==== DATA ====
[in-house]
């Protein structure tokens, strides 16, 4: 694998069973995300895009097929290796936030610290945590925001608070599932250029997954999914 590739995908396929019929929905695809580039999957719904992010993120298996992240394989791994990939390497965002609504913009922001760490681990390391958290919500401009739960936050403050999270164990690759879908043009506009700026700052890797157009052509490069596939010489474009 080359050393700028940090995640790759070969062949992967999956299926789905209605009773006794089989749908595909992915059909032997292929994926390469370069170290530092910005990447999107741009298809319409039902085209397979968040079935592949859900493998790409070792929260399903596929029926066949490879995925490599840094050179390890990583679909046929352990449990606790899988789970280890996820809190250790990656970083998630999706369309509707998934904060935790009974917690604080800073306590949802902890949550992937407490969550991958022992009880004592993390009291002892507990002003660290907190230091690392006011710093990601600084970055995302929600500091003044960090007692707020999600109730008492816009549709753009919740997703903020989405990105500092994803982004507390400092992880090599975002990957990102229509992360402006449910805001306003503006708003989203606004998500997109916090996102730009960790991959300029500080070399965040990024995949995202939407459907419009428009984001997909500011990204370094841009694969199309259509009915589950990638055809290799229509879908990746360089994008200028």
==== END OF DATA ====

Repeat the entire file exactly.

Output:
[in-house]
């Protein structure tokens, strides 16, 4: 694998069973995300895009097929290796936030610290945590925001608070599932250029997954999914 590739995908396929019929929905695809580039999957719904992010993120298996992240394989791994990939390497965002609504913009922001760490681990390391958290919500401009739960936050403050999270164990690759879908043009506009700026700052890797157009052509490069596939010489474009 080359050393700028940090995640790759070969062949992967999956299926789905209605009773006794089989749908595909992915059909032997292929994926390469370069170290530092910005990447999107741009298809319409039902085209397979968040079935592949859900493998790409070792929260399903596929029926066949490879995925490599840094050179390890990583679909046929352990449990606790899988789970280890996820809190250790990656970083998630999706369309509707998934904060935790009974917690604080800073306590949802902890949550992937407490969550991958022992009880004592993390009291002892507990002003660290907190230091690392006011710093990601600084970055995302929600500091003044960090007692707020999600109730008492816009549709753009919740997703903020989405990105500092994803982004507390400092992880090599975002990957990102229509992360402006449910805001306003503006708003989203606004998500997109916090996102730009960790991959300029500080070399965040990024995949995202939407459907419009428009984001997909500011990204370094841009694969199309259509009915589950990638055809290799229509879908990746360089994008200028």